Campaign to Educate Parents, Community About Head Lice


The National Association of School Nurses (NASN) announced today the kickoff of S.C.R.A.T.C.H. (School and Community Resources to Avoid and Take Control of Head Lice), a campaign to educate school nurses, students, parents and the general public about the prevention and control of head lice. NASN has teamed up with Sciele Pharma, Inc. on the multi-faceted program, which is being launched as children throughout the U.S. head back to school, an environment where head lice is most prevalent.

Each year approximately 6 million to 12 million children between 3 and 12 years of age are infested with head lice(1,4). About 1 in every 100 U.S. elementary school children will be infested with head lice(5).

"As the onsite health professionals in schools, school nurses are in an excellent position to provide education to students, parents, their school colleagues and the community about head lice, a challenging and often misunderstood medical condition that causes anxiety among those affected," said Sandra Delack, RN, MEd, NCSN, president of the NASN. "This program will provide the facts about the causes, prevention and management of head lice, and hopefully serve to dispel the myths and stigmas regarding lice infestation."

Components of the S.C.R.A.T.C.H. program include such Web-based educational resources as a fact sheet on head lice for school nurses and other school professionals; a slide kit on head lice prevention and management for school nurse presentations to school and community groups; and a "Dear Parent" letter and fact sheet with "frequently asked questions" for parents on this topic.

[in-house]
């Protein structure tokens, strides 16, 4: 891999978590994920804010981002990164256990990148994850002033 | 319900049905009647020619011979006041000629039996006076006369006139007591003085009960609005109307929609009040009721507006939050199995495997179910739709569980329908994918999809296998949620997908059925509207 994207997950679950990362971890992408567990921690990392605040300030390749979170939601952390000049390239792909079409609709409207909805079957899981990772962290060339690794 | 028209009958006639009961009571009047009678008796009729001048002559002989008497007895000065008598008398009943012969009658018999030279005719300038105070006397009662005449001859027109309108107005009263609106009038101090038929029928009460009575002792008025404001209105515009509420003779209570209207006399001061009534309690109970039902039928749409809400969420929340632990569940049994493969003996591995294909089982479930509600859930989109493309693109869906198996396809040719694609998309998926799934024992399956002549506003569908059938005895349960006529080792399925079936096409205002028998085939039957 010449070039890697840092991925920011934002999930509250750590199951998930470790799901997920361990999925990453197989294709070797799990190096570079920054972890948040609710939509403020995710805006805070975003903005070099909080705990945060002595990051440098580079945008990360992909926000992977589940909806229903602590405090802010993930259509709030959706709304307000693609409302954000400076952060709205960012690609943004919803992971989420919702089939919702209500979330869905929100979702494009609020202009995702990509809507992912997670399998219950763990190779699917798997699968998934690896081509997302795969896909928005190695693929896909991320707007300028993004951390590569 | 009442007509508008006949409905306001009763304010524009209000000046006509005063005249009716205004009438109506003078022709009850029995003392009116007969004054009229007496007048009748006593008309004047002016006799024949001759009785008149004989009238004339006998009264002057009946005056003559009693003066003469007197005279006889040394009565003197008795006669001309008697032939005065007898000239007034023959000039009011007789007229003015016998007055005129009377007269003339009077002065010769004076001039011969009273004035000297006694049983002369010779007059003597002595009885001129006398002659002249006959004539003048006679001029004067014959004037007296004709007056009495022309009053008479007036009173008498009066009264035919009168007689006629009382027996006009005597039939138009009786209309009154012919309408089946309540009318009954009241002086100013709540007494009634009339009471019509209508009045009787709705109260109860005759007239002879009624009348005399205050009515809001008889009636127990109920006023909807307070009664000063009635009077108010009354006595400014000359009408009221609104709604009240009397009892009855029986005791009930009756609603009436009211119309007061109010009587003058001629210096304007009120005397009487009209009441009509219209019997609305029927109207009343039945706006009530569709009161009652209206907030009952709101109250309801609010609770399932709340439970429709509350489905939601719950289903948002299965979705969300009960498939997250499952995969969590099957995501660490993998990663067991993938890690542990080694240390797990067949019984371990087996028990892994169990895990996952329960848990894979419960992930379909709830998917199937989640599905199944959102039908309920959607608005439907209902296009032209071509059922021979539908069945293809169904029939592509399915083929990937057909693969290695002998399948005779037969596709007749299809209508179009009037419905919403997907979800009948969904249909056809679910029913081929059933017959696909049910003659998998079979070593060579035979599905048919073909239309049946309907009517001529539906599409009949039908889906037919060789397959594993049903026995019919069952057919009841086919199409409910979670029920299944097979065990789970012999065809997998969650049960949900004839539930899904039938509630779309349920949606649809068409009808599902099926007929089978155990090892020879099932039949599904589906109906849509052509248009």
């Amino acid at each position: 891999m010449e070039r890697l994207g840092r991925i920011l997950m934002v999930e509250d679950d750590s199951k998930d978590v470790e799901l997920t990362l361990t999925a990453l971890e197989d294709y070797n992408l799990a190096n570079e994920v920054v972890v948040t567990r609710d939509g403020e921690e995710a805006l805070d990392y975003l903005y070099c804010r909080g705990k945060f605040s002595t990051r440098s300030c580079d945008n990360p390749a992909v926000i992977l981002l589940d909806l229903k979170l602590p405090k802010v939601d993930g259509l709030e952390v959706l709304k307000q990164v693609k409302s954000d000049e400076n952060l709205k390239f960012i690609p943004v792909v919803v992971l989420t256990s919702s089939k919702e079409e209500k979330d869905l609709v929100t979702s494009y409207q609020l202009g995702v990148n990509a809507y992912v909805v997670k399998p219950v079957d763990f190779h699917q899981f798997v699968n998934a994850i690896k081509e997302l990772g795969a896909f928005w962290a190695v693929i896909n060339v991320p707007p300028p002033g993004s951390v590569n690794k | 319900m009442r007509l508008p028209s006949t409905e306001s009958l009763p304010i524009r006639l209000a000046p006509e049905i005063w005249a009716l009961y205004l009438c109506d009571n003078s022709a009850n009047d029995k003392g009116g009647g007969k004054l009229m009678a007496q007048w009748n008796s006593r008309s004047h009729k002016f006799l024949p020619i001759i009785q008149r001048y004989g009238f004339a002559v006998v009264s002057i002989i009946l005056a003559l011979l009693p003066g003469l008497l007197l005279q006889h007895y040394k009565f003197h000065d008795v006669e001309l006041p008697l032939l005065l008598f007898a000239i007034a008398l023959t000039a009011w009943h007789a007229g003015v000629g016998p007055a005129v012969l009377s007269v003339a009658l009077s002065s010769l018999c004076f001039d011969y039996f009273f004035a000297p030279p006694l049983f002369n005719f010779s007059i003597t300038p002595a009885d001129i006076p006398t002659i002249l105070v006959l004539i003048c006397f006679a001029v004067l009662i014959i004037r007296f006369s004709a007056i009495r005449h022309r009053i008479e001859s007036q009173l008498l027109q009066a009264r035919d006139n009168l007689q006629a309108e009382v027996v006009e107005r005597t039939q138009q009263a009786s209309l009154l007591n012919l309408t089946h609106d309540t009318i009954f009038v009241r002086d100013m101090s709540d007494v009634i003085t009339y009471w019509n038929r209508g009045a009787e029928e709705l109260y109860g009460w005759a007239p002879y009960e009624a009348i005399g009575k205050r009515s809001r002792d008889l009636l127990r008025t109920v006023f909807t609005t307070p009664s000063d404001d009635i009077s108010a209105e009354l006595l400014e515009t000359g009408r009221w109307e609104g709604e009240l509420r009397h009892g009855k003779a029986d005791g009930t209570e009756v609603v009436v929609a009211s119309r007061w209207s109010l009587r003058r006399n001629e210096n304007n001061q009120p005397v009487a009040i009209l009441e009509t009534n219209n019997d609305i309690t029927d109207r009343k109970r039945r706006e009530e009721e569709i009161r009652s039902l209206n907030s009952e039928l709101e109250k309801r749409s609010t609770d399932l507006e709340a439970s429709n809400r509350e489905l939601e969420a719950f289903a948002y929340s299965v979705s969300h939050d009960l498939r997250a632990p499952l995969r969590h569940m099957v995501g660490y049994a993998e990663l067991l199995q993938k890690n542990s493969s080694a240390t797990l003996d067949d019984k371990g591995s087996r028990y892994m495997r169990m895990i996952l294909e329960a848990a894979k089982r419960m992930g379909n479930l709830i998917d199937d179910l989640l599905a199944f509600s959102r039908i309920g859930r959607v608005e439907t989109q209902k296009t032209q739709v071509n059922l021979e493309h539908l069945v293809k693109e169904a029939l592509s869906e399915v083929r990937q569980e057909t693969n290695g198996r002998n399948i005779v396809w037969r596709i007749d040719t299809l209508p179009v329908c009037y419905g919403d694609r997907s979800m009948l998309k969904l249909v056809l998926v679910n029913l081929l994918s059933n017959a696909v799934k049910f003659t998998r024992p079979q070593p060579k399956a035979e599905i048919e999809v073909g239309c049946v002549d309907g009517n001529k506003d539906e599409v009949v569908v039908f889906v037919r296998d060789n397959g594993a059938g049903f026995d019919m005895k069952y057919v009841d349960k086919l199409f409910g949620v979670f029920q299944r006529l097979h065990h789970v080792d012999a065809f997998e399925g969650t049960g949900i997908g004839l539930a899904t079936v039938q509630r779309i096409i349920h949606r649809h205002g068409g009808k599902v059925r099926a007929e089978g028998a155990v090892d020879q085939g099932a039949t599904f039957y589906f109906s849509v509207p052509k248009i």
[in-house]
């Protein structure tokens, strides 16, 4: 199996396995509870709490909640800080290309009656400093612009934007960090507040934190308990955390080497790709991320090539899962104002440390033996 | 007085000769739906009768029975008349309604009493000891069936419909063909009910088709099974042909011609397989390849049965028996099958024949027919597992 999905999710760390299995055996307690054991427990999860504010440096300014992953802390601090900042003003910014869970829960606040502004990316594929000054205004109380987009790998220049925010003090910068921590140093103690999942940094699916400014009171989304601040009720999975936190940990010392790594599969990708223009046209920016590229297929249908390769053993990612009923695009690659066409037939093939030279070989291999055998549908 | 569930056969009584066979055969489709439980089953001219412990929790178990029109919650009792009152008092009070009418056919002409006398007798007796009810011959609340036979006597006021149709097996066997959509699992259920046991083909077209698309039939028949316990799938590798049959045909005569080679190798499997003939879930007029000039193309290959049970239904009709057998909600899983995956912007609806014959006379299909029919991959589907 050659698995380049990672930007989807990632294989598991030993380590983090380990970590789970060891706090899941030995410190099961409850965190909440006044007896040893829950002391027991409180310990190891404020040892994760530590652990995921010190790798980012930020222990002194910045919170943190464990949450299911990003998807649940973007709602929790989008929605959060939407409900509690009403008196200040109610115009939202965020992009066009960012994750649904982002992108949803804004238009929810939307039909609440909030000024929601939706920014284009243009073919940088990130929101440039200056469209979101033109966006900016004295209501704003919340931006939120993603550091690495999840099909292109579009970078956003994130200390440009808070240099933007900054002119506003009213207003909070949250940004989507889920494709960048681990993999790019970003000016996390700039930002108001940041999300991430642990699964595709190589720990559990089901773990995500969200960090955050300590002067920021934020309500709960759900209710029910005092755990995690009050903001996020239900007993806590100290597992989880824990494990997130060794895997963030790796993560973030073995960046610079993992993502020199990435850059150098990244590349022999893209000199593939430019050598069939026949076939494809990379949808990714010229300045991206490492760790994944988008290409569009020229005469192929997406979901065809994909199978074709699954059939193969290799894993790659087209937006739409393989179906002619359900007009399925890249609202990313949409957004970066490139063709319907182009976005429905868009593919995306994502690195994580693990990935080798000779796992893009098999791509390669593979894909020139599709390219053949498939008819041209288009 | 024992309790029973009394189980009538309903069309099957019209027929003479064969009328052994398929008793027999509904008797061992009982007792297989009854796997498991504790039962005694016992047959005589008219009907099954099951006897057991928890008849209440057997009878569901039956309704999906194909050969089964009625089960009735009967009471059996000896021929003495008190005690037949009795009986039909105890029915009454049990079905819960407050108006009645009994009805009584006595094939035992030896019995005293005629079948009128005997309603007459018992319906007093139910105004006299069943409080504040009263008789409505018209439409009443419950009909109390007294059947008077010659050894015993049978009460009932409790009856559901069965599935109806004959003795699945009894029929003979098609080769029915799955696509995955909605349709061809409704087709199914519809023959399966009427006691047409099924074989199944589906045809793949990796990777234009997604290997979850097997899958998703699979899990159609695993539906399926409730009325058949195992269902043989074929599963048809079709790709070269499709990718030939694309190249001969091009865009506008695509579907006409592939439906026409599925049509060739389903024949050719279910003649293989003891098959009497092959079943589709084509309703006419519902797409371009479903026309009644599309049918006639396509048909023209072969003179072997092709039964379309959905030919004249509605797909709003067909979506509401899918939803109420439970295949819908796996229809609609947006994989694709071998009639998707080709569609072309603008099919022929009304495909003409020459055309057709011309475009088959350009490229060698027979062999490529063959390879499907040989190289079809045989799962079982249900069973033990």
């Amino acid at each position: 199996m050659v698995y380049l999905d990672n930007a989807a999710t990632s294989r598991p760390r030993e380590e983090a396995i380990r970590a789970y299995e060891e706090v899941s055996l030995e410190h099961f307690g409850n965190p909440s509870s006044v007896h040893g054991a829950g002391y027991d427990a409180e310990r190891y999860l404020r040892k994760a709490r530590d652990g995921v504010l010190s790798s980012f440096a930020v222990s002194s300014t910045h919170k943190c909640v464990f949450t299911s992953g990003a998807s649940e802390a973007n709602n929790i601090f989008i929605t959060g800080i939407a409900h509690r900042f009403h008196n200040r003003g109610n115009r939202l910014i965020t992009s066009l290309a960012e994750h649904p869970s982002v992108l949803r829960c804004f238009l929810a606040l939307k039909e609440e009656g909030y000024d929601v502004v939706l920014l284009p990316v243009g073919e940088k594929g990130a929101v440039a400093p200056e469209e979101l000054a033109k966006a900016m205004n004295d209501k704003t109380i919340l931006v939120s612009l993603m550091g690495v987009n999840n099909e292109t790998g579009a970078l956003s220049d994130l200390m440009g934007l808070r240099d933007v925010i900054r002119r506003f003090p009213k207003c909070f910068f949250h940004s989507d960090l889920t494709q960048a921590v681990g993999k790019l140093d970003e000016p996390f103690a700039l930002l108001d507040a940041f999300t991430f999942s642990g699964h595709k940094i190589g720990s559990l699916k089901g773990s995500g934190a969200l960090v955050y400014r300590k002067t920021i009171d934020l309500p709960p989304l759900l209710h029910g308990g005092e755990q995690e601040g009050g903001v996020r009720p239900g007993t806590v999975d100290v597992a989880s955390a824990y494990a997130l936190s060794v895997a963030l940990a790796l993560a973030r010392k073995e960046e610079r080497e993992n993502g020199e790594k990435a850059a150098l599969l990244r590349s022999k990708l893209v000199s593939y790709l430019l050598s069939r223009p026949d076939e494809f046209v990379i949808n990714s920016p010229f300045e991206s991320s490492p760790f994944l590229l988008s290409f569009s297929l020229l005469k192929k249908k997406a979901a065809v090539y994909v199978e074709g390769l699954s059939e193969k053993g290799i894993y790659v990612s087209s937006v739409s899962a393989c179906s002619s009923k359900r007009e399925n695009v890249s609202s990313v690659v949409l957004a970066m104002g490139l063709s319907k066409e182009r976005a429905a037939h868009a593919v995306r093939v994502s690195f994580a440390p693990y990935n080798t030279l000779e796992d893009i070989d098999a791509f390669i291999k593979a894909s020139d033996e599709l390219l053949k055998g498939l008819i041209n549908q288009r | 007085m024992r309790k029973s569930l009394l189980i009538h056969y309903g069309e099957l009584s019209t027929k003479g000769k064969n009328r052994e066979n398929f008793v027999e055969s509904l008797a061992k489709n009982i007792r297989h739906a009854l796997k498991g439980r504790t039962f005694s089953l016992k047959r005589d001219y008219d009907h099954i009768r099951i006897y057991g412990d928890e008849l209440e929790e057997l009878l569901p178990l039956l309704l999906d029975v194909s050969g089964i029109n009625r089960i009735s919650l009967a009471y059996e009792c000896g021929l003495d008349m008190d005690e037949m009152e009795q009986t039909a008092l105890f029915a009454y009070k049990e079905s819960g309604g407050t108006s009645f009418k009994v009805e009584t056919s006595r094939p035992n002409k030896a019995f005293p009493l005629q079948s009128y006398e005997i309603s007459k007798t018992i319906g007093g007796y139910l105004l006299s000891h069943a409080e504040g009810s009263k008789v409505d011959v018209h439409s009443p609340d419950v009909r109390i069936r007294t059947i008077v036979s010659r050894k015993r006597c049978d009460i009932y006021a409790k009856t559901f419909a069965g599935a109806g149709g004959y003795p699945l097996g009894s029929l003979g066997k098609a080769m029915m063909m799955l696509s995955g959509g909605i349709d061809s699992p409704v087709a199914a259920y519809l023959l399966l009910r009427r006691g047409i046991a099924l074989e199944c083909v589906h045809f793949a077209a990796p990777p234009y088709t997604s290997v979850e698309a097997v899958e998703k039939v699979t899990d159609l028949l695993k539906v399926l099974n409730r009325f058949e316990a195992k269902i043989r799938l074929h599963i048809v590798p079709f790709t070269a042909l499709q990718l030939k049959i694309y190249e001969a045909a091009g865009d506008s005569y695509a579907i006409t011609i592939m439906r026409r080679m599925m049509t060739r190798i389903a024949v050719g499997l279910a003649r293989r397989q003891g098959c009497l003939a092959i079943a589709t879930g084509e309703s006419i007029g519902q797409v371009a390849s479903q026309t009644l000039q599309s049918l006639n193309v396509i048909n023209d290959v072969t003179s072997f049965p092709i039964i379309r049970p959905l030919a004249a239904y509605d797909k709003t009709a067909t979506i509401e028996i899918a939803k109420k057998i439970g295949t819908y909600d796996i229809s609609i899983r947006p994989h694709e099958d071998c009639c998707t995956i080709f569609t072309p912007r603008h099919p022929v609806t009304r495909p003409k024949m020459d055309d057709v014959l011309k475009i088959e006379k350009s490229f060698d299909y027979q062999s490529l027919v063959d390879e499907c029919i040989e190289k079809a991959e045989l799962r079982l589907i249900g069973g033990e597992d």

NASN will promote the S.C.R.A.T.C.H. program among its 14,000 members to reach schools, students and their parents and guardians around the country. For more information on the program, visit

Generally found on the scalp, around the ears and at the back of the neck, the adult louse is about the size of a sesame seed and can be a reddish-brown color(2). Eggs, or nits, are smaller and are silver in color(3). The most common symptom of head lice is head scratching caused by sensitivity to the louse's saliva(1), although red bite marks may also be noticed(2). While lice are not considered an infectious disease, transmission from one individual to another can occur during direct contact or through the sharing of personal items such as hats, helmets, brushes or combs(1). Lice are not a sign of poor hygiene and they do not transmit disease.

Traditional treatments for head lice include nit picking with a fine-tooth comb, over-the-counter and prescription products, and home remedies. Many products contain a pesticide that is neurotoxic. These products are safe and effective but like all medical treatments, they must be used as directed and with caution by parents. Also, studies have shown that head lice are learning to outsmart many neurotoxic pesticides and are developing resistance to these products, in much the same way that some bacteria have developed resistance to antibiotics. (2,3) The Food and Drug Administration (FDA) recently approved the first and only prescription medication that kills head lice by asphyxiation without potential neurotoxic side effects.


(1) Frankowski, B.L., Weiner, L.B, the Committee on School Health, the Committee on Infectious Disease (September 2002).

American Academy of Pediatrics Clinical Report: Guidance for the Clinician in Rendering Pediatric Care: Head Lice. Pediatrics, 110 (3).

(2) Head Lice Control. Beyond Pesticides/NCAMP fact sheet(3) Hansen, R.C (September 2004). Overview: The State of Head Lice Management and Control. Am J Manag Care, 10, S250-S263.

(4) Williams, L., Reichert, A., MacKenzie, W., Hightower, A., & Blake, P. (2001). Lice, nits, and school policy. Pediatrics. 107(5). 1011-1015.

(5) Pollack, R.J. The Role of the School in Battling Head Lice. Our Children Magazine






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